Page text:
Guide to food drying

Food drying has significant development potential in formal and informal food processing sectors of Africa and other developing countries. New income-generating activities can be introduced that respond both to the need to preserve harvests and to urban consumers demand for stable, ready-to-use products.
However, the success of a drying bu {mosimage}Food drying has significant development potential in formal and informal food processing sectors of Africa and other developing countries. New income-generating activities can be introduced that respond both to the need to preserve harvests and to urban consumers demand for stable, ready-to-use products.
However, the success of a drying business does not just depend on mastering appropriate technology. Project planning, business management and commercial approach are equally important.
To help prospective entrepreneurs setting up projects, GERES, a French non-governmental organisation (NGO) which has been working in the field of food drying for more than 10 years, has published a step-by-step-guide.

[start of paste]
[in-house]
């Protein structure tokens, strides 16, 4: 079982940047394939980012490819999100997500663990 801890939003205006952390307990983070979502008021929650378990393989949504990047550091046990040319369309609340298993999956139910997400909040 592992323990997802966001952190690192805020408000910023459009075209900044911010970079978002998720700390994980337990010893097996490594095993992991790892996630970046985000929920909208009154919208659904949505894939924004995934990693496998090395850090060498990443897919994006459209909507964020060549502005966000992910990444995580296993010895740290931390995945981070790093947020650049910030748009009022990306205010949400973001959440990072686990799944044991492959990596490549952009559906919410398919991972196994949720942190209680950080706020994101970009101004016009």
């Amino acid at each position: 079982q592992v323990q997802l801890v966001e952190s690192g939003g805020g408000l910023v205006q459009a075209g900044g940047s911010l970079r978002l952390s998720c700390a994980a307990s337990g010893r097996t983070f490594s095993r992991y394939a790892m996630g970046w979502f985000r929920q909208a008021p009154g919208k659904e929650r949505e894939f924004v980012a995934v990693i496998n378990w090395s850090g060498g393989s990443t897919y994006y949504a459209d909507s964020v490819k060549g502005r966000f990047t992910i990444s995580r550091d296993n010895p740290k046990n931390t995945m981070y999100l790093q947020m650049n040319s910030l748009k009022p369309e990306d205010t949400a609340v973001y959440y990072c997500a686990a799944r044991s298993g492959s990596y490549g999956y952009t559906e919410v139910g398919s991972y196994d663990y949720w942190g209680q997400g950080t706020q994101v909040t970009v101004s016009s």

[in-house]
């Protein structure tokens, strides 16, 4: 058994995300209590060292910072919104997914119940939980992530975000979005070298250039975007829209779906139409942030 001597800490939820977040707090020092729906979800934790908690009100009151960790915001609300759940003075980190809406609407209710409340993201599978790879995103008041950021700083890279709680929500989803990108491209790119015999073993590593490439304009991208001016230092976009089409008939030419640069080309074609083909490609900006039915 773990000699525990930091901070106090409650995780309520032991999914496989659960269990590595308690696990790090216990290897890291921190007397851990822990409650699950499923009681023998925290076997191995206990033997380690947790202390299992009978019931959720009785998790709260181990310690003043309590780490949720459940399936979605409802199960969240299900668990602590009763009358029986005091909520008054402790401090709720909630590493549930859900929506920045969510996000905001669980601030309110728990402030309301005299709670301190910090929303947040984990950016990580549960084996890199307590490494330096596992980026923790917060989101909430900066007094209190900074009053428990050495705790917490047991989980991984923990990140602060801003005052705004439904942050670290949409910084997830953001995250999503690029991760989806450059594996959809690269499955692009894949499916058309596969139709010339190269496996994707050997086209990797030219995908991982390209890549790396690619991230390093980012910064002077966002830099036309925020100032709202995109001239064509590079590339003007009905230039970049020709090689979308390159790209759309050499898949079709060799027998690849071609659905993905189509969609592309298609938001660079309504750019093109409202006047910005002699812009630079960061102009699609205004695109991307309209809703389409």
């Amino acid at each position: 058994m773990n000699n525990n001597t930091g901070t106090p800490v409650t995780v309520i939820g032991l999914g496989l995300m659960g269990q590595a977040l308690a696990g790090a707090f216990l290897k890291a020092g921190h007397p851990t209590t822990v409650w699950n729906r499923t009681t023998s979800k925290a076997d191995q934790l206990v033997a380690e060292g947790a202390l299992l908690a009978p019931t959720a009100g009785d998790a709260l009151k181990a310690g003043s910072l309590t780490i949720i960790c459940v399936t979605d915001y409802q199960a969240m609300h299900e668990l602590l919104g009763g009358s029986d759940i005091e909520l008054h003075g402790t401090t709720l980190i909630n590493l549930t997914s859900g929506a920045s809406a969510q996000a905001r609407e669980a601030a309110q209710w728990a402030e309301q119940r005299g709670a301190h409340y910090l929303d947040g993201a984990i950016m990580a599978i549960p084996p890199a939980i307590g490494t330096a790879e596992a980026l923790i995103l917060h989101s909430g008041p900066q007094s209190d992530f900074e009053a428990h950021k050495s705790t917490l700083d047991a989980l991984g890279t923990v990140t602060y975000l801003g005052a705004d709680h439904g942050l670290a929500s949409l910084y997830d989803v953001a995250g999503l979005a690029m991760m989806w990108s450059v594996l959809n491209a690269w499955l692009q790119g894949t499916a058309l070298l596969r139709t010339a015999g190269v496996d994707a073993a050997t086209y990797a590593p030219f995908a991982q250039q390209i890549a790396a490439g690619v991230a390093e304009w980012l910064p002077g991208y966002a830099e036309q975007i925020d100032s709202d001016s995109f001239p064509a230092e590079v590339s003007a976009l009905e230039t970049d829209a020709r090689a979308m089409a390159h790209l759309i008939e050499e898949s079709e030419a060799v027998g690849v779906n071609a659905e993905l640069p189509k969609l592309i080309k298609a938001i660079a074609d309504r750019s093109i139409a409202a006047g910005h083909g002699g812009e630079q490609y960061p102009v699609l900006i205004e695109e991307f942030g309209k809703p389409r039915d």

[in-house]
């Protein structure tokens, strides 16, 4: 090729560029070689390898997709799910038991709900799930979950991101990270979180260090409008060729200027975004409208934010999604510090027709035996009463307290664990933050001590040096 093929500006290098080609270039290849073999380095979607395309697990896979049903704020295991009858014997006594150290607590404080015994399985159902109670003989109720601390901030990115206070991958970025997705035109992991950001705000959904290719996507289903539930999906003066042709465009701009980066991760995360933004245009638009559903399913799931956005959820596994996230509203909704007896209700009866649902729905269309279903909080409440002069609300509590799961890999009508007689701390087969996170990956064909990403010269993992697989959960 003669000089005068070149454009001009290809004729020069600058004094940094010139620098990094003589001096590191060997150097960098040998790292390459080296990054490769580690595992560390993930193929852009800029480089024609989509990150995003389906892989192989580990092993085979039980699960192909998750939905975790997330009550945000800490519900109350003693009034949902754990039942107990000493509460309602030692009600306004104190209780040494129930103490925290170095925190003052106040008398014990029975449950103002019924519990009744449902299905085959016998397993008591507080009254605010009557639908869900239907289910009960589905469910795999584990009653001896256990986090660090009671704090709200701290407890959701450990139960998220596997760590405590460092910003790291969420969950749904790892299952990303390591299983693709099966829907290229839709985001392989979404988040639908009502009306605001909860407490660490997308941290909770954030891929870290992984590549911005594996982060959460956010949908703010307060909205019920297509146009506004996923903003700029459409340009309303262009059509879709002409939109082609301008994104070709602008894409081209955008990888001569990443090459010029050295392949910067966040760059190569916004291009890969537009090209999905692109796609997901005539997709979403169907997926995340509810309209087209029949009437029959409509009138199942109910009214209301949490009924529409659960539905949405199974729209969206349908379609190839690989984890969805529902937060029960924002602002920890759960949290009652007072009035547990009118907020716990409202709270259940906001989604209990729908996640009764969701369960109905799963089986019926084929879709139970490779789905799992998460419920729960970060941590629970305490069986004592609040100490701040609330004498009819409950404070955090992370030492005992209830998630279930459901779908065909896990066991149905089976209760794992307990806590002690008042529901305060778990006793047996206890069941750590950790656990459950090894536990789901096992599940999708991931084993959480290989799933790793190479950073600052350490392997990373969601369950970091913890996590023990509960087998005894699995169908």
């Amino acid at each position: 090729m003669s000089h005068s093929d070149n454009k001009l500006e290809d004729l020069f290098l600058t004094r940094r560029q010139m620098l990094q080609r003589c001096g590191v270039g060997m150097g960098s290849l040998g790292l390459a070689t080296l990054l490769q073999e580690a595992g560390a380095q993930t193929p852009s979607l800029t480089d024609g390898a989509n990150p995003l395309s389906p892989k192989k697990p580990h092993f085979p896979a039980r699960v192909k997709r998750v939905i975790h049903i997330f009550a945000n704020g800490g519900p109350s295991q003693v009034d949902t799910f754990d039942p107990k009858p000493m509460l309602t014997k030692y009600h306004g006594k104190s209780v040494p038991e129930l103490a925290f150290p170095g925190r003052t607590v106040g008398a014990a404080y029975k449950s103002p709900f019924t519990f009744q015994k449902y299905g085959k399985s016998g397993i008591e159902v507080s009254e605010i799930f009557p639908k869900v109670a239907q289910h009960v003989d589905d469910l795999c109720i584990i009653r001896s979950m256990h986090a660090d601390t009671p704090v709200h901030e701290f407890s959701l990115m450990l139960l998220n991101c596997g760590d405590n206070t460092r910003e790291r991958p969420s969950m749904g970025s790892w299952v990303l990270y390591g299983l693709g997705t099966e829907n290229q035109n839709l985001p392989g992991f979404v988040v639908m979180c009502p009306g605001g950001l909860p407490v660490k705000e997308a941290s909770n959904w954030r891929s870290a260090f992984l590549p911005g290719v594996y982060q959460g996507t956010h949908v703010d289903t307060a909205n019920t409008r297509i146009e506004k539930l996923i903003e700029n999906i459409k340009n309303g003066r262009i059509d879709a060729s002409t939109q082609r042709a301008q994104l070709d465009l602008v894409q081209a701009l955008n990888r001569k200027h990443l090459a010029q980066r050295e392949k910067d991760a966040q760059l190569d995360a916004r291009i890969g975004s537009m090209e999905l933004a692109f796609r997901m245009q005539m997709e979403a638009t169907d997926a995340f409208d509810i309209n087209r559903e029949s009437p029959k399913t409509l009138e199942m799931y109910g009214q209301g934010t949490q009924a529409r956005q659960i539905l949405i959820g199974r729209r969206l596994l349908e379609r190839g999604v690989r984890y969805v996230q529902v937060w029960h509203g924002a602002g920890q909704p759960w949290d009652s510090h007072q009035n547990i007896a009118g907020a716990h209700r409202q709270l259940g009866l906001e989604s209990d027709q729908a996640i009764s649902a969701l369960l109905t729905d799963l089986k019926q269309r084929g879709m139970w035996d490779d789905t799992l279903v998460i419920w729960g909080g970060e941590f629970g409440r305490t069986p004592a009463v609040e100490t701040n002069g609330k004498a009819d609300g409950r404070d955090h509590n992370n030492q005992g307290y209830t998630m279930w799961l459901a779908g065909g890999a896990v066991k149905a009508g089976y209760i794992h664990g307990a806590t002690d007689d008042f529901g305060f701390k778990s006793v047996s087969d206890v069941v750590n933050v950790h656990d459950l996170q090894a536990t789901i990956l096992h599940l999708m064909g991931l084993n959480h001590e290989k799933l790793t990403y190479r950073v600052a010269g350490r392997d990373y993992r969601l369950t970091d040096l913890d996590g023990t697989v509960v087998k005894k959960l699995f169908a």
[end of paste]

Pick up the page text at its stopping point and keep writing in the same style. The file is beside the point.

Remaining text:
Supporting agencies such as donors, NGOs and research and development organizations, will also find the book, Setting up a food drying business by food production engineer Fabrice Thuillier, useful.
A chapter is devoted to the setting-up of a project and covers market identification, technical choices, quality processes and economic analysis.
Another chapter includes technical notes on the main dryers available. Also discussed are possibilities for improving the profitability of drying and adapting dryers to suit the needs of businesses.
Extensive appendices provide document templates, sample business analyses and vital reference information with names and addresses of technical and training centres, support consultants and research institutions in African, Caribbean and Pacific countries; and equipment suppliers in Europe.